City girl guides meet water, mud & paint
I met eight very excited girl guides and their guide leaders half way down the drive, arms filled with bags and coats and all wearing big smiles - no apprehension here!
After getting to know each other we set off – with Jo who would be running the pond dipping session to let out the chickens and collect the eggs. “Are they supposed to be flying out of the field?” “Yes – they are very free range!” “Does this egg have a baby chick in it?” Followed by a long explanation by me about fertilisation! “Can I catch a chicken” Lauren called as she chased one into the trees. The guides were clearly very happy to be here!
Down in the shallow stretch of the River Hindwell, where for many years the cattle have frequented it as a drinking hole and crossing place – we hunted for water creatures – and we discovered fresh water shrimps, water boatmen, may flies, stone flies, caddis flies and snails.
Wellies filled with water, clothes got wet, wellies stuck in ankle deep mud.
Nets were used to search the beautiful flower covered stretches of the shallows. Guides laughed and whooped and shouted –loving the freedom and the excitement of exploring.
After lunch and goodbye and thanks to Jo fpr the pond diping session, we visited the gallery and Nolan’s studio where masses of questions were asked as the girls made sense of the paintings.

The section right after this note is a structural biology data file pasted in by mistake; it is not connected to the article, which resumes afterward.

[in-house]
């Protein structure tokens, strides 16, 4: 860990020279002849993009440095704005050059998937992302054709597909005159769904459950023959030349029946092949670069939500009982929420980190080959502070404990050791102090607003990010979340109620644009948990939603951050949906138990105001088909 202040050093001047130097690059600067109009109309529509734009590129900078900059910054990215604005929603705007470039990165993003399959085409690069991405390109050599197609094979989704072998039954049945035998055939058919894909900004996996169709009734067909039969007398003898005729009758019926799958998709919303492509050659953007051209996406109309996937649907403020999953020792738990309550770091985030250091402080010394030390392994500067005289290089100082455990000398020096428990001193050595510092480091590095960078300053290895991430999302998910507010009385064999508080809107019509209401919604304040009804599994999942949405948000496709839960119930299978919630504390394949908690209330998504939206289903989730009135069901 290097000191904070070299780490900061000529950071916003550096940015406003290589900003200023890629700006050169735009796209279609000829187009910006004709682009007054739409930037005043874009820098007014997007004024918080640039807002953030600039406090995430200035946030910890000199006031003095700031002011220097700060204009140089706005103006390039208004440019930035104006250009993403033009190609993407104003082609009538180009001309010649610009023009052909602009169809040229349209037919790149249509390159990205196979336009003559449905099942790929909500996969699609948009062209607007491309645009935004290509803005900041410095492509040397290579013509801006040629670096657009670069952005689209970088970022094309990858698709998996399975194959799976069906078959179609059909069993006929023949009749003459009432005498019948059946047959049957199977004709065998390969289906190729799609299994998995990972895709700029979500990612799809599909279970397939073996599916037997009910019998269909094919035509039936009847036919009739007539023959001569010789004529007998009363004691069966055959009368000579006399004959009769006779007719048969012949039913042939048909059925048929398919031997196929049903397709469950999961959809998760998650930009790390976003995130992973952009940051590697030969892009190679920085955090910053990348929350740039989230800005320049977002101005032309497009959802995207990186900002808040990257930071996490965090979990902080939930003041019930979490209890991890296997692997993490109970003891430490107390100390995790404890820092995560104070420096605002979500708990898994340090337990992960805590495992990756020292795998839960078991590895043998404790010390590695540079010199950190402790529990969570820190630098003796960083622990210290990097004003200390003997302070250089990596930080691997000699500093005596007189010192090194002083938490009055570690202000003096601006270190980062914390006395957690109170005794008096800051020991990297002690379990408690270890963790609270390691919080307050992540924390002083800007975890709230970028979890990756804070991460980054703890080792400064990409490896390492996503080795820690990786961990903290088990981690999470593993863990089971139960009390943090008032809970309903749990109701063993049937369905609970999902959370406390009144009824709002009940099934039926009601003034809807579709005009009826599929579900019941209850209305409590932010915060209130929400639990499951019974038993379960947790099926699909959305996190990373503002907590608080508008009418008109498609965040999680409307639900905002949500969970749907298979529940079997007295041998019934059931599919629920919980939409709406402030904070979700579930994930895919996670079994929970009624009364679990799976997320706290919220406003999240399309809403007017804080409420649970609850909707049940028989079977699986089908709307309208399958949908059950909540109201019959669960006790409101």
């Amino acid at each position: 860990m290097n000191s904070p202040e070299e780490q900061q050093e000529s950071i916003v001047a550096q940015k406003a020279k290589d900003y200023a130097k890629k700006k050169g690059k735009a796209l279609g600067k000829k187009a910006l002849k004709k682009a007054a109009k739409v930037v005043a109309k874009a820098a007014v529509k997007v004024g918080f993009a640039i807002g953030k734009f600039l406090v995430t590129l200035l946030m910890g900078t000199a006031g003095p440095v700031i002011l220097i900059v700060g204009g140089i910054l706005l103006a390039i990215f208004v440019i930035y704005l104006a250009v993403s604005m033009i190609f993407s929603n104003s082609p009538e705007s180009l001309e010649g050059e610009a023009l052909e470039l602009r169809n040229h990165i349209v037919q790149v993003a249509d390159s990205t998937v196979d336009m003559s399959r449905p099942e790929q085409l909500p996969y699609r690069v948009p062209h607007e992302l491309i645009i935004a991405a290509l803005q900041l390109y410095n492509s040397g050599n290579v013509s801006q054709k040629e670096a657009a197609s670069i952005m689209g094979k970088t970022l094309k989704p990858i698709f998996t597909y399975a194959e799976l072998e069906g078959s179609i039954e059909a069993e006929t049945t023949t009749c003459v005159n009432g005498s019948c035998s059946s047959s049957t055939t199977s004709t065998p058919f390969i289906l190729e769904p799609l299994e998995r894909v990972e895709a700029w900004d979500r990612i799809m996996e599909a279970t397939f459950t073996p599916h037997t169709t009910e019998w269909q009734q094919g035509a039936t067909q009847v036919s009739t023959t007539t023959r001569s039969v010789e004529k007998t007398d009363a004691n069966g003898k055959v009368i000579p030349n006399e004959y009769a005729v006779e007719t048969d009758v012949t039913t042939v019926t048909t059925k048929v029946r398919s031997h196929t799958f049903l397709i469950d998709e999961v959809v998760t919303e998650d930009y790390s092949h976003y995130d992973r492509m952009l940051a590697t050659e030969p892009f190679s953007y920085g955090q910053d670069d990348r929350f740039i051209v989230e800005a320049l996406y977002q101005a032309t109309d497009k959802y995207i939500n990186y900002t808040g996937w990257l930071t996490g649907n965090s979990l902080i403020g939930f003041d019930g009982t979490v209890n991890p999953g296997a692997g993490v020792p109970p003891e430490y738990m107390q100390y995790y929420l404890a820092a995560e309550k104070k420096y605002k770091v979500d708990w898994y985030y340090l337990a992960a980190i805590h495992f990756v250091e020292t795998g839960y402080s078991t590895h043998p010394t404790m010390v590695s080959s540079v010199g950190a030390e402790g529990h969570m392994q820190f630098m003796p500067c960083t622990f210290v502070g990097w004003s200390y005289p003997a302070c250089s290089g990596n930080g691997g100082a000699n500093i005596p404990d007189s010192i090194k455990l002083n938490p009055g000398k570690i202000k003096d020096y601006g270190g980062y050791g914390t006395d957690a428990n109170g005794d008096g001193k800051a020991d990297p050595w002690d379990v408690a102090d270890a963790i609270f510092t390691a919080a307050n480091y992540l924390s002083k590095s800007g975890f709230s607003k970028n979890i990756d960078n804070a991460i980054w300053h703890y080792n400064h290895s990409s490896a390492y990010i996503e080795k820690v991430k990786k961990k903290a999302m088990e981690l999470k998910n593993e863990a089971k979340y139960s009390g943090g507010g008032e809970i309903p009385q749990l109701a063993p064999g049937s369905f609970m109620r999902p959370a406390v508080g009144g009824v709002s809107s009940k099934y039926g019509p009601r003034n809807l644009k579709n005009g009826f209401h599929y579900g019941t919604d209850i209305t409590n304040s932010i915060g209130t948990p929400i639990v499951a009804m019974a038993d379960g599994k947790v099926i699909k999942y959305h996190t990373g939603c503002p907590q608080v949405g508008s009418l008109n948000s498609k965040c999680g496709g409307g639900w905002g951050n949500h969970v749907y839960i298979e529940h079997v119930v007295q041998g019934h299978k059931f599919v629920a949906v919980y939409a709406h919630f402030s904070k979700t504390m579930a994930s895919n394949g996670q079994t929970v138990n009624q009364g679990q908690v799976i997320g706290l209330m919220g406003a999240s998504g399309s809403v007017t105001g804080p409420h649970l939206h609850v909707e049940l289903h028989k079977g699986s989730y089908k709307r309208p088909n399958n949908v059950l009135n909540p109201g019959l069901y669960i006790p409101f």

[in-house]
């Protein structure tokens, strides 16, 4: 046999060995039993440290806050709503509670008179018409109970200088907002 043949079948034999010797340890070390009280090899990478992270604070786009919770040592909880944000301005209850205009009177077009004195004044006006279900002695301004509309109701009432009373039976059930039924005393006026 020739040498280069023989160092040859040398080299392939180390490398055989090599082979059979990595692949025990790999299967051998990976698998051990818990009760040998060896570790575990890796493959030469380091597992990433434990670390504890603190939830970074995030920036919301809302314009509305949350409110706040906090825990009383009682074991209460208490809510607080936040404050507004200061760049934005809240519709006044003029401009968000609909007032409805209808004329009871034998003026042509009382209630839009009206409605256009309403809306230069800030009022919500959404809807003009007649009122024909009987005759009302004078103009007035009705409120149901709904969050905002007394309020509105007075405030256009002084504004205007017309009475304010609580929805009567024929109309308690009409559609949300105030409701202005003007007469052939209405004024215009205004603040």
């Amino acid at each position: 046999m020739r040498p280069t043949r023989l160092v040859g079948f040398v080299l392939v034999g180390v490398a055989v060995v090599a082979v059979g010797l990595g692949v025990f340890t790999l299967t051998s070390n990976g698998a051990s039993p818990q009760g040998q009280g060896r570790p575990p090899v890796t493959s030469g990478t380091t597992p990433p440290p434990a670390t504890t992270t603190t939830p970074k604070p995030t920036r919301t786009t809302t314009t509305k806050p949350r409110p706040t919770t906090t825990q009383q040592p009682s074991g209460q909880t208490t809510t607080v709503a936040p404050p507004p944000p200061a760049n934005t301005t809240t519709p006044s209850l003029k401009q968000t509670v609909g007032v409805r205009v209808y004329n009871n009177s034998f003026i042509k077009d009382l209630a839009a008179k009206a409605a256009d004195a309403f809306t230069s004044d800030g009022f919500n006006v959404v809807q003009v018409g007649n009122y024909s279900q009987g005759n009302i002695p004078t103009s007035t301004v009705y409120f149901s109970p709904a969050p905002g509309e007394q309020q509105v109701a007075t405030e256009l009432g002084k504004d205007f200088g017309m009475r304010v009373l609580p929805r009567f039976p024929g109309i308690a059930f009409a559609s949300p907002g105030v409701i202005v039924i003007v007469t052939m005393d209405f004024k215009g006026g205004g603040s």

Our painting workshop that followed was certainly inspired by what they had seen and a new found love of mud. Earth pigment paints, that I had made up earlier, were smeared on paper and hands and arms – the guides were truly embracing this new found creative freedom!
This is the most exciting part of my work in learning - seeing how people respond to the opportunity to create. The group settled and began their own separate paintings on the boards I had provided. They painted, stencilled, flicked and splashed the paint, they moved it around with their fingers, talking about colour and patterns and composition. It was magic.
Ready for home and the girls talked about how they loved the river and the painting. “How much does it cost to come here? I want my school to raise money to bring us here again”. “Can we take a chicken home?”
The Sidney Nolan Trust is grateful to Katrina Preston of Herefordshire Wildlife Trust, Sam Goddard from Rooted Forest School and Jo Dainty for their pond dipping expertise, and Tom Kelly of Community Transport.